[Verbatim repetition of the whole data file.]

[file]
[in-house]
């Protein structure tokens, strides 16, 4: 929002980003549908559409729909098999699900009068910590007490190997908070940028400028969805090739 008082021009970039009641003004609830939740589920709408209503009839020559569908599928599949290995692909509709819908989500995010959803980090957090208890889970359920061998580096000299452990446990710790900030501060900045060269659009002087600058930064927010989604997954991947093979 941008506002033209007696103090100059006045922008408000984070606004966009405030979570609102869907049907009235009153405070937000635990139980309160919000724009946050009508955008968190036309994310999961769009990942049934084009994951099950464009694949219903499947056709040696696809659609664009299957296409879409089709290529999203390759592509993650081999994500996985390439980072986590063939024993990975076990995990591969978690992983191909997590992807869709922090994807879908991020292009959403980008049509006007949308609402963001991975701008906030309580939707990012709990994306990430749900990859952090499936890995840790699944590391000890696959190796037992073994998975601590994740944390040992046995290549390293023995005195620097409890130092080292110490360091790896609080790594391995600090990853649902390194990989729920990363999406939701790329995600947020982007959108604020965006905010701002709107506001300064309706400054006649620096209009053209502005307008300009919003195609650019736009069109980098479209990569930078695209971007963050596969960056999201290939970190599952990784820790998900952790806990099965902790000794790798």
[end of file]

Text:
[in-house]
């Protein structure tokens, strides 16, 4: 929002980003549908559409729909098999699900009068910590007490190997908070940028400028969805090739 008082021009970039009641003004609830939740589920709408209503009839020559569908599928599949290995692909509709819908989500995010959803980090957090208890889970359920061998580096000299452990446990710790900030501060900045060269659009002087600058930064927010989604997954991947093979 941008506002033209007696103090100059006045922008408000984070606004966009405030979570609102869907049907009235009153405070937000635990139980309160919000724009946050009508955008968190036309994310999961769009990942049934084009994951099950464009694949219903499947056709040696696809659609664009299957296409879409089709290529999203390759592509993650081999994500996985390439980072986590063939024993990975076990995990591969978690992983191909997590992807869709922090994807879908991020292009959403980008049509006007949308609402963001991975701008906030309580939707990012709990994306990430749900990859952090499936890995840790699944590391000890696959190796037992073994998975601590994740944390040992046995290549390293023995005195620097409890130092080292110490360091790896609080790594391995600090990853649902390194990989729920990363999406939701790329995600947020982007959108604020965006905010701002709107506001300064309706400054006649620096209009053209502005307008300009919003195609650019736009069109980098479209990569930078695209971007963050596969960056999201290939970190599952990784820790998900952790806990099965902790000794790798």